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Meditation Matters

The two most important elements of practice are consistency and reverence, or ritual. These days I am fortunate to have a room in my home that is solely dedicated to yoga and meditation. I enter it around the same time every day—about 5:30 a.m.—just as I have been doing for nearly 30 years. The teachings have long praised these quiet hours before sunrise as the most productive time to practice. It’s also the time when my household is still asleep, which means no worldly duties will call or interrupt my process of remembering deep and abiding peace. The two most important elements of practice are consistency and reverence, or ritual. The first thing I do upon entering the room is light a flame and pay homage to it. The flame connects me to the source of life and the teachings. I think of my teachers and the teachings, and offer them my gratitude before I “do” anything. Once I establish that connection, I turn my awareness to my inner teacher to guide me as I move into postures and the rest of my practice. If I’m not home, I begin my practice by invoking that flame mentally. Within a few seconds I feel anchored in it. This is how consistency becomes its own reward. For the past 10 years, teaching has led me to do a lot of traveling—as many as 120 to 130 days a year. With my surroundings constantly changing, it’s vital to my teaching and my well-being that I am able to access a place that feels like home. Clarity, strength, wisdom, and the sense of being guided are never far away. This extraordinary gift is revealed each time I practice. It is supported by my years of consistent effort and reverence for the teachings and my teachers. These are the times when I renew the connection to the best of myself. Cause and Effect The body and mind are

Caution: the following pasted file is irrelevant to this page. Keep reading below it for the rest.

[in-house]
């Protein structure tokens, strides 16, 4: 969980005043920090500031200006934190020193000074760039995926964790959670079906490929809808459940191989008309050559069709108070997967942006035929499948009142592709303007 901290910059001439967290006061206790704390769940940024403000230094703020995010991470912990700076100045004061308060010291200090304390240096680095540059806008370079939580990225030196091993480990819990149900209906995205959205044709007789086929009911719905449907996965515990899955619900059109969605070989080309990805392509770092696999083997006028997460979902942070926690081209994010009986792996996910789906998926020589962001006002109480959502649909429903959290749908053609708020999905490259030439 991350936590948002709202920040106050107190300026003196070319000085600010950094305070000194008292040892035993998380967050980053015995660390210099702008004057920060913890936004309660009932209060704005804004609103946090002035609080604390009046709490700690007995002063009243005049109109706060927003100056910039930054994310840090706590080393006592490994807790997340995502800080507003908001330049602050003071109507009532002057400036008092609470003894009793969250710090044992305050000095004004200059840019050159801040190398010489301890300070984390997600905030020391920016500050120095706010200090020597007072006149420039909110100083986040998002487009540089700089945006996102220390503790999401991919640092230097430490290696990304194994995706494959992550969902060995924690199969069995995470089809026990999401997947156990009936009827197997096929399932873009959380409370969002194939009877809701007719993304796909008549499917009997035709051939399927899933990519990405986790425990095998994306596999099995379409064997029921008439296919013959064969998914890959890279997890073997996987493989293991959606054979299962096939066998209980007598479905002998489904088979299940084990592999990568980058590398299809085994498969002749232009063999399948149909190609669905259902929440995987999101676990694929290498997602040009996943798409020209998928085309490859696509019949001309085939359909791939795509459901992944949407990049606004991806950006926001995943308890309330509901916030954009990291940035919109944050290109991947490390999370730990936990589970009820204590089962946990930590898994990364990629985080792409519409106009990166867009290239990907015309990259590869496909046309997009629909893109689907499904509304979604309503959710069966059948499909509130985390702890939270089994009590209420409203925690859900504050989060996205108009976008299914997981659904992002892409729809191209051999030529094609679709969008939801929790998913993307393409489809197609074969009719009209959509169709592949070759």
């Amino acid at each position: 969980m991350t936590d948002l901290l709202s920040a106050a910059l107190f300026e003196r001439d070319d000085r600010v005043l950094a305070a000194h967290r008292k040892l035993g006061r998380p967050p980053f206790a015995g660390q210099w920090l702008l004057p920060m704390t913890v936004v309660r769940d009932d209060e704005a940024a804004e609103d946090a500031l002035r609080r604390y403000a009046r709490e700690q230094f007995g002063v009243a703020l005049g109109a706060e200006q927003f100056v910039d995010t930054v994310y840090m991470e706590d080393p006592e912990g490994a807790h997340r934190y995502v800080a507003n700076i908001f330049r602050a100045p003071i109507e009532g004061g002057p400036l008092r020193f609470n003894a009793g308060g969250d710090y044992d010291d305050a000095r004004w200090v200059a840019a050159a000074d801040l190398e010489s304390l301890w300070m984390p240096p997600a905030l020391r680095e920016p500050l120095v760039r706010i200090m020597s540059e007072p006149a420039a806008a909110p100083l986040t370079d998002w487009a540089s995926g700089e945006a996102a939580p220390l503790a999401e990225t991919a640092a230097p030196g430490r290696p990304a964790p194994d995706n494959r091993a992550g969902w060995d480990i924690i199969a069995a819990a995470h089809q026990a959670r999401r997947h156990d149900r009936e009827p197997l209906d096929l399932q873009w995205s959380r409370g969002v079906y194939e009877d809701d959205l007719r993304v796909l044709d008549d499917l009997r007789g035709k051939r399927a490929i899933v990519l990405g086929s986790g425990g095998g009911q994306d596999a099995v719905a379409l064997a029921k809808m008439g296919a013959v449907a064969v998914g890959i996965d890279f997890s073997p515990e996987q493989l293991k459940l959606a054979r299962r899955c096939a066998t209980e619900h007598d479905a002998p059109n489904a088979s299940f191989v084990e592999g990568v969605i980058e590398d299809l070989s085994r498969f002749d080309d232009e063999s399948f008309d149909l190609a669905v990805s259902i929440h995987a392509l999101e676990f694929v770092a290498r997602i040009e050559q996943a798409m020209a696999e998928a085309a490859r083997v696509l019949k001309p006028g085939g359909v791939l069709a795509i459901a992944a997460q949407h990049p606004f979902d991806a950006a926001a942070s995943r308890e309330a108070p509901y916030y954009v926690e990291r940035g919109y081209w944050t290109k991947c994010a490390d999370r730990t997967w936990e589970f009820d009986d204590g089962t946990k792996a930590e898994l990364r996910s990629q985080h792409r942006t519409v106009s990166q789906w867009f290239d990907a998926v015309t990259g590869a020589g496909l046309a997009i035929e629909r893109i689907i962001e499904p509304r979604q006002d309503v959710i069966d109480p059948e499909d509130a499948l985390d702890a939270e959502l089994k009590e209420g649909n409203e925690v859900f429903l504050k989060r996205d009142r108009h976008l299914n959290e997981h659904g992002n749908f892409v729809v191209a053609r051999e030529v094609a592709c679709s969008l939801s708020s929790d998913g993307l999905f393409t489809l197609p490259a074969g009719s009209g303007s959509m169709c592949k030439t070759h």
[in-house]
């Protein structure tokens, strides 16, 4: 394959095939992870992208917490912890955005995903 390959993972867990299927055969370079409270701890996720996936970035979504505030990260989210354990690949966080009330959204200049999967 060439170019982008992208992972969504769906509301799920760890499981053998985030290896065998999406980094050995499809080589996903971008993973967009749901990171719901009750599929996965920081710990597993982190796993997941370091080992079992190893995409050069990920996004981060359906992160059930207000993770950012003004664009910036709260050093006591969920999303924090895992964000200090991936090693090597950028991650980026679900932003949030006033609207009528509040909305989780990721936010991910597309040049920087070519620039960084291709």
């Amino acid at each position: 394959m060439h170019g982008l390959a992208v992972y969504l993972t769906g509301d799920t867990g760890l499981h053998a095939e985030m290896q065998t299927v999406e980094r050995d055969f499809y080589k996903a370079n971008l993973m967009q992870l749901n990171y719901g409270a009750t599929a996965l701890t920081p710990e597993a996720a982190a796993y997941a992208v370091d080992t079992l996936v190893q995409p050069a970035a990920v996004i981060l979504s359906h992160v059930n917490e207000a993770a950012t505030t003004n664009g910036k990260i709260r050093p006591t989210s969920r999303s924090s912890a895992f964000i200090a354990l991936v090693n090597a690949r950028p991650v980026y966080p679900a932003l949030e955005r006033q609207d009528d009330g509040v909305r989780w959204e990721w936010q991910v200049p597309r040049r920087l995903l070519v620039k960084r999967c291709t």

constantly changing, affected by environmental circumstances, diet, and thoughts. Spirit remains constant—a boundless and mighty treasure. Physical and mental needs change; spiritual needs do not. For that reason, the parts of my practice that address the physical and mental realms (asana and pranayama) change day to day in response to my needs. The changes in my daily practice come spontaneously (in response to my inner teacher) and are informed by my knowledge of the principles of practice (vinyasa krama), as delineated in the traditions of yoga, ayurveda, and tantra. On the road I may focus on more restorative or stabilizing practices, such as supported postures, longer holds, and retention after inhalation. At home I often focus on techniques that are deeper and/or more challenging. On those days, my routine includes techniques for cultivating subtle energy, such as bandha, mudras, and laya yoga practices.Whether I’m at home or traveling, my japa practice remains the same. In order to describe my personal practice, I’ve made distinctions between asana, pranayama, and meditation. But in the larger view, they are part of a seamless tapestry. Together, all three serve the higher intent of enabling me to remain mindful of the greater meaning and purpose of my life and enlivening the forces that allow me to embody it. The great sage Patanjali wrote that flawless perception and self-mastery can be ours when we distinguish between the true nature of soul and the highest states of mind. According to him, this ascendant plateau can only be attained, yogically, through meditation. Meditation is the heart of my practice. It has been—and continues to be—my most cherished ally in the journey that is my life. – Rod Stryker

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